Can we expect companies to embrace gender diversity as Carrie Lam becomes CE? Not so fast
With Carrie Lam Cheng Yuet-ngor poised to become the first female leader of Hong Kong from July 1, many are hoping that her pioneering role will encourage more females to take up directorship positions among Hong Kong companies.
But those expectations could end in disappointment, as overseas experience shows that women occupying the highest echelons of political power does not necessarily translate into change in the corporate sphere.
Park Geun-hye took office as South Korea’s first female head of state in February 2013. In spite of the breakthrough, the country ranks bottom of the list in Asia in terms of female representation on company boards, with only 2.6 per cent of board positions held by women in 2014, according to global executive search firm Korn Ferry. Park was removed from office in March after being impeached in a wide-ranging corruption scandal.
South Korea lags well behind its regional neighbours on this measure, according to the report. In China 12.9 per cent of board positions are held by women, in Malaysia 12.5 per cent, while Hong Kong has 10.7 per cent and Singapore 7.7 per cent.
Angela Merkel assumed office as chancellor of Germany in November 2005, becoming the first woman to hold the post. However only 19 per cent of board positions at German companies were held by female directors in 2014, below 28 per cent in France, which has never had a female president.
Some European countries such as France and Germany are considering quotas that would set gender targets in an effort to promote greater representation by women on corporate boards.
A quota system introduced in Norway in 2004, which requires 40 per cent of board positions be set aside for women, has yielded a major change in corporate culture. Norway ranks No 1 in gender equality at the board level, with 36 per cent of positions held by women, higher than the US at 19 per cent, the European Unon at 20.8 per cent and Britain at 26 per cent.
Andrew Tsui, chairman of Korn Ferry International (HK), said the study has shown political female leaders may not always lead to big improvements for women in the boardroom.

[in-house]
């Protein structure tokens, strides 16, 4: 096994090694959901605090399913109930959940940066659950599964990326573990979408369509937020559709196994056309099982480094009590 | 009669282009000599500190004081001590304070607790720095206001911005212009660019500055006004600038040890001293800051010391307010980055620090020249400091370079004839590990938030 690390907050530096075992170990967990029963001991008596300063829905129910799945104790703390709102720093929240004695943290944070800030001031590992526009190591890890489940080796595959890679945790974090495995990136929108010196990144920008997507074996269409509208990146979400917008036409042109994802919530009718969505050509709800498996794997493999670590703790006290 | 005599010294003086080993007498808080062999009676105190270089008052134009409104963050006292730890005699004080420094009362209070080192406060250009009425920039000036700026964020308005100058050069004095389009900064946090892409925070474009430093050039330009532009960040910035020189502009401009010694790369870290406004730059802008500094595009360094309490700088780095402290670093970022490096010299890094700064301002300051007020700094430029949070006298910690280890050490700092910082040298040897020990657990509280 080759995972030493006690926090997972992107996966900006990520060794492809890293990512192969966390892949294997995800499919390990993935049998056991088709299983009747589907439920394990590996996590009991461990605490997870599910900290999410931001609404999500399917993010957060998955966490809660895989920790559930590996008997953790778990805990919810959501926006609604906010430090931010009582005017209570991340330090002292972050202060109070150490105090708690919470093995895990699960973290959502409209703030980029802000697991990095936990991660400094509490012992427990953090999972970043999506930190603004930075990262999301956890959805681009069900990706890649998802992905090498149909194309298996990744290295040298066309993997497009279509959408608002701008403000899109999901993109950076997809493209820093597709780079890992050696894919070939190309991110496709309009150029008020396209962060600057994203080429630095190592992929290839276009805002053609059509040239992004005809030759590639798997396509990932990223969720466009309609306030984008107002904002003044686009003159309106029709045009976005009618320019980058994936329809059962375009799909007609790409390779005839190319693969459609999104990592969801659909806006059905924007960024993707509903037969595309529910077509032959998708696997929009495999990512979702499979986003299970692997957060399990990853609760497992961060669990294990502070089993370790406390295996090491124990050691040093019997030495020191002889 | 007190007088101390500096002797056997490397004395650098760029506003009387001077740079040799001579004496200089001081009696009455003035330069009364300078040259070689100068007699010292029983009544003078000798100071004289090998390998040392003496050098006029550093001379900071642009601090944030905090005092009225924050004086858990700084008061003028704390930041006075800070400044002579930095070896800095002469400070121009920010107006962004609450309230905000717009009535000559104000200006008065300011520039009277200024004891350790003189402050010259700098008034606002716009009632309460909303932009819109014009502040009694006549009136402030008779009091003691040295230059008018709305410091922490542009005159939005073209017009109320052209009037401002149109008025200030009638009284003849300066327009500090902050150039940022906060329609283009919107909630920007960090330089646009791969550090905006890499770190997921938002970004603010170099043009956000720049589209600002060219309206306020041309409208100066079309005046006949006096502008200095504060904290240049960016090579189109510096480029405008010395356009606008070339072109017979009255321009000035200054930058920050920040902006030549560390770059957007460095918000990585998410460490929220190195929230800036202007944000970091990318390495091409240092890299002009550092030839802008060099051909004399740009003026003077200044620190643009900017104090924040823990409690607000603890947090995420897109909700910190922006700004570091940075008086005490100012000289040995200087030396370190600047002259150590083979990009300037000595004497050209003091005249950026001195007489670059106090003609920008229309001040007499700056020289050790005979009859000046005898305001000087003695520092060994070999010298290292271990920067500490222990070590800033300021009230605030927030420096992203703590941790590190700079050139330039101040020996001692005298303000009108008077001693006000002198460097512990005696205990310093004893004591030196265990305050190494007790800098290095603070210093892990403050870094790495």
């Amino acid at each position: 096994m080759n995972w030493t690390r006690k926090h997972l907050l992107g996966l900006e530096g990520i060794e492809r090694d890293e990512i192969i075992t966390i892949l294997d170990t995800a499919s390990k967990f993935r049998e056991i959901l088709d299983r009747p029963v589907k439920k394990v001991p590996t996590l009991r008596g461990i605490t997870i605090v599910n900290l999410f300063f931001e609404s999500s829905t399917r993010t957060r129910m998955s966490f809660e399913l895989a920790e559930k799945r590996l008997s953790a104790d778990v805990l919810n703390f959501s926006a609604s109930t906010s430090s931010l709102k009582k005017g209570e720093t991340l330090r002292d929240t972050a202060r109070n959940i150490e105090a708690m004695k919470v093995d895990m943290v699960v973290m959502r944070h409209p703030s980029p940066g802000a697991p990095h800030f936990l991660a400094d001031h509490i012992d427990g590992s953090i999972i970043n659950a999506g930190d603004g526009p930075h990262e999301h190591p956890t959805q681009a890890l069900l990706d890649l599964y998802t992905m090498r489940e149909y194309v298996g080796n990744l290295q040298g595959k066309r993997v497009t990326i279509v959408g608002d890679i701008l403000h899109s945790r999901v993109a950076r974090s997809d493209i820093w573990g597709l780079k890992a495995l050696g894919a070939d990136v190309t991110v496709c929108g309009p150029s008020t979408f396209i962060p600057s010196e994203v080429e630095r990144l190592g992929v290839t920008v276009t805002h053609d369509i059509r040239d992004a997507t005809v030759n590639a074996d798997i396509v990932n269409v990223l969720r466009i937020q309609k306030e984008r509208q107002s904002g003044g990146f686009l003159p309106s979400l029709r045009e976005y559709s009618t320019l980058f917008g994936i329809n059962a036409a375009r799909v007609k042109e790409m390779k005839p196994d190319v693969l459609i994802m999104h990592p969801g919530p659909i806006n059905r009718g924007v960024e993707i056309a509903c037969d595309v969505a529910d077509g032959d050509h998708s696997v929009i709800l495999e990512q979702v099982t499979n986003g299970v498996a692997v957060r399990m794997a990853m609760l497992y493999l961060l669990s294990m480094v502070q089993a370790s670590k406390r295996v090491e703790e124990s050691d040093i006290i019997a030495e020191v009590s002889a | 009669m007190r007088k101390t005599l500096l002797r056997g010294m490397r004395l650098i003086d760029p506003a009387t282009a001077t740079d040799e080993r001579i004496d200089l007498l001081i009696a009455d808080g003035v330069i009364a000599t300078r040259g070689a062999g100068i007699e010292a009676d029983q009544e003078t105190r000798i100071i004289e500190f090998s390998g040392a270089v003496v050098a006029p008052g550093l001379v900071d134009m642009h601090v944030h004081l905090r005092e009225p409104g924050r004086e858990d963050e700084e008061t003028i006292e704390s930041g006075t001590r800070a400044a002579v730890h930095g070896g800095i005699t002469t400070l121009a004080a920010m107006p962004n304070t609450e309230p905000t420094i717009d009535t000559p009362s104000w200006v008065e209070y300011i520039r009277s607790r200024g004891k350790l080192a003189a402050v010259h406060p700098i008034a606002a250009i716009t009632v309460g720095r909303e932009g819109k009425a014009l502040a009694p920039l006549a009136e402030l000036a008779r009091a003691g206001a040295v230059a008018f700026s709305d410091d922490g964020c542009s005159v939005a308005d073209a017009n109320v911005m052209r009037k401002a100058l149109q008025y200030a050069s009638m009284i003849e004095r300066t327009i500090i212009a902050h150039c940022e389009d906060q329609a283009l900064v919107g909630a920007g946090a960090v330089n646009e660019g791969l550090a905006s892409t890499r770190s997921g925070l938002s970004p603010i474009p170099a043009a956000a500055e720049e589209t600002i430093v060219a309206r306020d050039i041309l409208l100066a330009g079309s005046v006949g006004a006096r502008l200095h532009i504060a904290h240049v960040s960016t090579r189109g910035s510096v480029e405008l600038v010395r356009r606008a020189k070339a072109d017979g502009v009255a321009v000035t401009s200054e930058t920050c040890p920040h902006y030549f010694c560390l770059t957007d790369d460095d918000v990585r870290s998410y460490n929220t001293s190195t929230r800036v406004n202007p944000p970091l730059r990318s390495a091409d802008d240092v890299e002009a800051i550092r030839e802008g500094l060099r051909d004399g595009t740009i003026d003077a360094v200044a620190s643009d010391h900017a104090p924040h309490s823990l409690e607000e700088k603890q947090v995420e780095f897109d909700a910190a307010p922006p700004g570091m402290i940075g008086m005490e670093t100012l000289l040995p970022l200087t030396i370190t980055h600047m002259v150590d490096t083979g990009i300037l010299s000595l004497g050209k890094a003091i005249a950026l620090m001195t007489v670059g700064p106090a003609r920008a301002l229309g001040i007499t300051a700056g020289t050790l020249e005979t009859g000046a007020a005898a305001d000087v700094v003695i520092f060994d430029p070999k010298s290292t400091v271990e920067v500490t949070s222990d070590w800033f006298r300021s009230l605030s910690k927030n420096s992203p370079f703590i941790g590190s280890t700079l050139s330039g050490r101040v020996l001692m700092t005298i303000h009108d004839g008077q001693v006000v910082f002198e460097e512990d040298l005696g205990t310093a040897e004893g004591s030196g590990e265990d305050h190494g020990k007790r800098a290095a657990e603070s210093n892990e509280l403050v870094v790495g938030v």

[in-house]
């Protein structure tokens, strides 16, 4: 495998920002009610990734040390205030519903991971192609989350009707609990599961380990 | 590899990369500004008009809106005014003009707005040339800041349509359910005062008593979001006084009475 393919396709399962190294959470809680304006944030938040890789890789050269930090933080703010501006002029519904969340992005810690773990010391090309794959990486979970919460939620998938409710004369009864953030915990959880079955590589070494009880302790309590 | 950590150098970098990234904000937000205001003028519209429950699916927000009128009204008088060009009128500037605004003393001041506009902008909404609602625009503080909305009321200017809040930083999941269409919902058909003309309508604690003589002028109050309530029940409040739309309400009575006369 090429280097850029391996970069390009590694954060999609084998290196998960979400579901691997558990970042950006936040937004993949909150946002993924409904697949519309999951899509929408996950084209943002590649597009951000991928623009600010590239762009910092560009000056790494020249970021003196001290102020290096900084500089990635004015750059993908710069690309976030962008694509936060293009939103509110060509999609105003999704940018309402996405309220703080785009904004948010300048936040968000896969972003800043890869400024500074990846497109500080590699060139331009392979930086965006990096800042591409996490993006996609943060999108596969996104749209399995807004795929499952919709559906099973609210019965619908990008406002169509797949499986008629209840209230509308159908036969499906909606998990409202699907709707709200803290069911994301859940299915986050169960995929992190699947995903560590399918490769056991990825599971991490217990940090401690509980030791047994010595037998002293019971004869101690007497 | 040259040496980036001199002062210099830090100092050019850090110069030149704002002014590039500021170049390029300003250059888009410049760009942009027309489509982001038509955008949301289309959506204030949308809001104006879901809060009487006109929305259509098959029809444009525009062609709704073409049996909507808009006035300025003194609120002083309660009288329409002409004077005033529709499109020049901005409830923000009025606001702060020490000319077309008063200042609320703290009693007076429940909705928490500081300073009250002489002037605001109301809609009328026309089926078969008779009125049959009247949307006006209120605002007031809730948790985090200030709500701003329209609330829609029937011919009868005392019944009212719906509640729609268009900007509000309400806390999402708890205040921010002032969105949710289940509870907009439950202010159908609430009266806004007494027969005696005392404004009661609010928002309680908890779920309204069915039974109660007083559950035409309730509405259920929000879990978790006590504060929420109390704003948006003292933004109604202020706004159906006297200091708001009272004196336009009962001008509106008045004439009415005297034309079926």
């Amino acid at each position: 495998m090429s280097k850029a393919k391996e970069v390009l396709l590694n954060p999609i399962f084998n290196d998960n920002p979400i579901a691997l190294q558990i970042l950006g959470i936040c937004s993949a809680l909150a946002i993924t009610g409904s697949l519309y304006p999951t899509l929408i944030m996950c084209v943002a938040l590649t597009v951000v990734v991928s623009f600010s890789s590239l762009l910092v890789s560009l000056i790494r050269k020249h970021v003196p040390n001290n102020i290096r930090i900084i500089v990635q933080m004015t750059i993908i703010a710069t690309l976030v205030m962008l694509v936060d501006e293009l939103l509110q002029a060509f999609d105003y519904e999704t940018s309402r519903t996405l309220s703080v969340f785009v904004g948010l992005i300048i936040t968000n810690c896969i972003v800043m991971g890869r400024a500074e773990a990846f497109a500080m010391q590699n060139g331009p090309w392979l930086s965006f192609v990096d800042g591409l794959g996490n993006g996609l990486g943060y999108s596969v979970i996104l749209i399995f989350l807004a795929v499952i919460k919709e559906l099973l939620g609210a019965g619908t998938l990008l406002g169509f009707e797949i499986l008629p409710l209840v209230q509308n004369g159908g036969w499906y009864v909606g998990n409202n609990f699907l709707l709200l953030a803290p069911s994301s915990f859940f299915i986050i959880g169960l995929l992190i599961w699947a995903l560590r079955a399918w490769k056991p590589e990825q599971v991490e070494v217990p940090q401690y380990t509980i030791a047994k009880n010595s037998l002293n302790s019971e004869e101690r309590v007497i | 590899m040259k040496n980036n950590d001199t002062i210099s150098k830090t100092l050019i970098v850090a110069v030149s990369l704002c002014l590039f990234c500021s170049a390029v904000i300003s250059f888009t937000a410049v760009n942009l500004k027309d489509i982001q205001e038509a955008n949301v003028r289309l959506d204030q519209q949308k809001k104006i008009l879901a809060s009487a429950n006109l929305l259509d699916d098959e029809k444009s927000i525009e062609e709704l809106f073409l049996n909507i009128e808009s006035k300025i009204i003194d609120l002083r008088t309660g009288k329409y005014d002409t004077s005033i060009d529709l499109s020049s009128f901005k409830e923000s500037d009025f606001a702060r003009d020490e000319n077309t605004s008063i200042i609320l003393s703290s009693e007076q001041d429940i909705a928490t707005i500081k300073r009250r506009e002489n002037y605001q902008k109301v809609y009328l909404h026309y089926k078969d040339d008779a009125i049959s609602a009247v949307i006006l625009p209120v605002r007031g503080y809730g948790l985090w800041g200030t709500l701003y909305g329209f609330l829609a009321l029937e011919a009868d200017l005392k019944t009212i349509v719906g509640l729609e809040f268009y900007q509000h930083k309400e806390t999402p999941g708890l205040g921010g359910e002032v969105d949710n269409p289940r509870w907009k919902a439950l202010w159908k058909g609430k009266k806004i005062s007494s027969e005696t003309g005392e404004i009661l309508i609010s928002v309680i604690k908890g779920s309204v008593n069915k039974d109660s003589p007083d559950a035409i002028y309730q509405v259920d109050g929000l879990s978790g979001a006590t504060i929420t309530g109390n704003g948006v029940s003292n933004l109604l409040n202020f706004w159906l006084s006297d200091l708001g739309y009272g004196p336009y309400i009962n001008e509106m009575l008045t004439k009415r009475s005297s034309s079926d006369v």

And because Hong Kong companies are slightly outpacing their regional peers in terms of gender diversity on boards, the impact of Lam’s role as Chief Executive might not be all that substantial.
“As evidenced by the latest regional survey, despite having had women political leaders in the region for years in various countries, diversity in the private sector board room still has not improved much. It may be more deep seated than what it would seem,” Tsui said.
Brenda Trenowden, the global chair of 30% Club, however believes Lam’s rise to the top of Hong Kong political sector will make a difference.
“The 30% Club continually reinforces the importance of female role models in senior positions, not only as an encouragement to women but also as an important factor in helping both women and men to overcome their biases against women as leaders,” Trenowden said.
For example, she points to an 1993 initiative in India that required a third of seats on village councils be set aside for women as having a positive impact on parents’ career aspirations for their daughters.
“Former Icelandic President Vigdas Finnbogadottir got letters from young boys asking if she thought a boy would ever become president! That shows how much role models can impact gender norms,’” Trenowden said.
“In Britain, we now have many role models for women in the political arena including Prime Minister Theresa May, our Scottish First Minister Nicola Sturgeon, and Home Secretary Amber Rudd. Cressida Dick was recently appointed Met Police Commissioner. They will undoubtedly improve the balance in terms of gender norms and aspirations for women and girls,” she said.
John Yeap, a partner at lawyer firm Pinsent Masons, also believe Lam’s ascendence may help.
“Being the Chief Executive of Hong Kong is the most senior political role in Hong Kong, it is likely to encourage other women to climb to top levels of the corporate ladder,” he said.
Yeap added that his own firm strives to promote female lawyers by creating a supportive environment, such as offering flexible working hours that can make it easier to balance responsibilities at home.
In the local banking sector, HSBC’s Hong Kong office and subsidiary Hang Seng Bank are both helmed by female chief executives.
“HSBC has given me and many other women in senior management great opportunities and a truly meritocratic environment in which to develop our careers,” said HSBC’s Hong Kong chief executive Diana Cesar
“We continue to address gender representation to ensure that talented women have the opportunities and support they need to progress to senior management,” she said.
A Credit Suisse report last year showed that between the end of 2013 and mid-2016 companies with 25 per cent of management roles filled by women recorded 2.8 per cent growth in their share price, while those with 33 per cent female managers recorded 4.8 per cent growth and those with more than 50 per cent 10.3 per cent. This compares to an overall average share price fall of 1 per cent.
These companies also benefit shareholders, as dividend payouts are 9 per cent higher on average, according to the report.